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Parents embrace ‘Phygital’ play as benefit to children’s future, says LEGO study

British parents are starting to embrace the benefits of digital play for their children, a new study by The LEGO Group has revealed, finding that almost half of parents believe their child’s problem-solving skills have improved as a result.

In recent years, and amid the rise in the use of smart devices and tablets among children, there’s been a stigma attached to the idea of screen time and some concerns have been raised over the amount of time kids spend engaged with digital play.

However, the heightened use of technology in play has also seen the emergence of a new trend of interactive digital toys, and today, over a third (34 per cent) of parents now feel that their child is better prepared for the future as a result of engaging in this type of play.

Commissioned by The LEGO Group, who has this year launched its Hidden Side range, a new construction line that uses AR technology to span both physical and digital play, the new research also found that two in three (63 per cent) British kids have more fun when playing with digital toys.

The report investigates the fusion of physical and digital play, or ‘Phygital’ play, and surveyed 500 UK adults and 500 UK children aged between seven and ten about their experiences playing with both physical toys and digital toys.

While the report found children and parents to be increasingly receptive to digital toys, traditional toy-play was found to enable the most imagination for children. Over half (60 per cent) of kids stated that physical toys allow them to be more imaginative and it was found that over two-thirds (68 per cent) would like to see more toys mix the digital and physical world.

British parents were also found to be receptive to both physical and digital toys. A third (34 per cent) feel digital toys help prepare children for the future and 40 per cent feel it helps build their child’s creativity. Moreover, a quarter of (25 per cent) UK parents would like to see more toys merge play with digital or app elements, allowing children to get the best of both worlds.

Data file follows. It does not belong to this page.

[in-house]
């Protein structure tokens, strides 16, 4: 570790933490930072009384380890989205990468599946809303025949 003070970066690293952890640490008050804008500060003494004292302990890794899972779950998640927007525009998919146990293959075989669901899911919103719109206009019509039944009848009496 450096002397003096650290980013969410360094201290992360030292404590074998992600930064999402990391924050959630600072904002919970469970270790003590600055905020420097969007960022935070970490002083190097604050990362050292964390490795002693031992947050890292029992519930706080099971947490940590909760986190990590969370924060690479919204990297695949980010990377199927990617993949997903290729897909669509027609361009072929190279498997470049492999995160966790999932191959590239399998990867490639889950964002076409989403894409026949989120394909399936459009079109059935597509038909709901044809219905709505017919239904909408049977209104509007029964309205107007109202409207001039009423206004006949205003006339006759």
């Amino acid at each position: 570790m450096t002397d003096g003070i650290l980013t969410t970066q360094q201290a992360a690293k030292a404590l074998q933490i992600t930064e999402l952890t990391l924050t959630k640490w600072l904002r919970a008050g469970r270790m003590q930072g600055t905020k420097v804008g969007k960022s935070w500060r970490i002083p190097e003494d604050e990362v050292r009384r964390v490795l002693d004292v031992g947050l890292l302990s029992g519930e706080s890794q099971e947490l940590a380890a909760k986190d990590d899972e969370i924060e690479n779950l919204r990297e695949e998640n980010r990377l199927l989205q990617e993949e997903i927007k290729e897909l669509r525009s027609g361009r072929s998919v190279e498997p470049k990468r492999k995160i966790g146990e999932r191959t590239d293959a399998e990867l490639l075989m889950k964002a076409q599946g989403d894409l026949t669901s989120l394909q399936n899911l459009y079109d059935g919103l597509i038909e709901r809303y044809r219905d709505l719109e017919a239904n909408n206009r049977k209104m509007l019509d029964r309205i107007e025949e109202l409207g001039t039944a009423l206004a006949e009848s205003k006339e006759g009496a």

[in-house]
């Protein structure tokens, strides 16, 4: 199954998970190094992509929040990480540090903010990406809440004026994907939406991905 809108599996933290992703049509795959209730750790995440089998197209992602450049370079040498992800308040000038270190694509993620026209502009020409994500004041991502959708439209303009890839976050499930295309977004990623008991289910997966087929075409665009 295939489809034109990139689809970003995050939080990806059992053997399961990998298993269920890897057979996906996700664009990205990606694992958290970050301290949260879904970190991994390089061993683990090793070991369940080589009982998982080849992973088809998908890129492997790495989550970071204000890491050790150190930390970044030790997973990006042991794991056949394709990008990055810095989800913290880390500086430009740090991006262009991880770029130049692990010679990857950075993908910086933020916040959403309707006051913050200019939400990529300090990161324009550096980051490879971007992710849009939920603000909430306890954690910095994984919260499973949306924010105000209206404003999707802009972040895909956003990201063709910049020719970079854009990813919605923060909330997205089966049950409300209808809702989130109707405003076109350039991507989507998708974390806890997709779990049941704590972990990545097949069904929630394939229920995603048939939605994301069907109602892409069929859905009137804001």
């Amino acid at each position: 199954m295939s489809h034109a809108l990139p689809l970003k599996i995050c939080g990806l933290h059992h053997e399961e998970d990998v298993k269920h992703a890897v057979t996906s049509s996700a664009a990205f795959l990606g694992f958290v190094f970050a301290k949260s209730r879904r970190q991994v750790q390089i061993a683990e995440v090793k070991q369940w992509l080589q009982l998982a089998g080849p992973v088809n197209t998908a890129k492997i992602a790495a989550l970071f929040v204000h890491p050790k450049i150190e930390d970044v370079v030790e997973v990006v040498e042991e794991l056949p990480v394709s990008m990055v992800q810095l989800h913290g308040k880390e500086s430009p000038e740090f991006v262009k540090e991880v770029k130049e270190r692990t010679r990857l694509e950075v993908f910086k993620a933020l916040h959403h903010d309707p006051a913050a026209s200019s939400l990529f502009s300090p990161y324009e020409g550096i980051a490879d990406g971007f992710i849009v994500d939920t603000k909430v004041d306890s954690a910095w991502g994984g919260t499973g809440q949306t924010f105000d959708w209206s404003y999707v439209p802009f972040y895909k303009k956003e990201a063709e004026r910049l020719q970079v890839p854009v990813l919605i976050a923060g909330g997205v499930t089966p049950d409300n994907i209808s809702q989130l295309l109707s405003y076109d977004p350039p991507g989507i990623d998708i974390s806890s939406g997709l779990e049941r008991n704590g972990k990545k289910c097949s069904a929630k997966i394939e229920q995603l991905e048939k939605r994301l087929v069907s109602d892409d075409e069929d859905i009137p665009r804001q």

However, proving that traditional toys are still firmly placed in the heart and minds of Brits, two in five believe that traditional toys aid manual skills and co-ordination and just under half (48 per cent) feel that their child’s social skills also improve as a result.

LEGO has issued its response to this trend with the launch of LEGO Hidden Side, a blend of physical and digital play via an AR enabled smartphone app that interacts with classic LEGO bricks. The app experience will continue to expand with the addition of new ghosts, new game challenges, and exciting new gameplay, giving longevity and freshness to the experience, every time kids play.

Anita Cleare, parenting expert and writer, said: “Digital toys can get a bad reputation due to the perceived stigma surrounding children and screen time. However, as the data shows, a balanced blend of both physical and digital play is hugely beneficial to your child’s development.

“Ensuring your child has lots of high quality inventive play-time, whether it be physical or digital, is paramount and will help ensure they are fuelling their creativity and imagination.”

Marius Lang, head of marketing for the UK and Ireland, added: “We’ve always been focused on inspiring and developing the creativity of the builders of tomorrow and we believe that ‘Phygital’ play is a new, innovative way of doing so, blending our traditional bricks that sit at the core of everything we do with an innovative new solution.

“LEGO Hidden Side is a totally new, experience-driven, story-supported play theme that blurs the lines between physical and digital play. It is the only play experience available today that seamlessly fuses augmented reality with physical constructions.”

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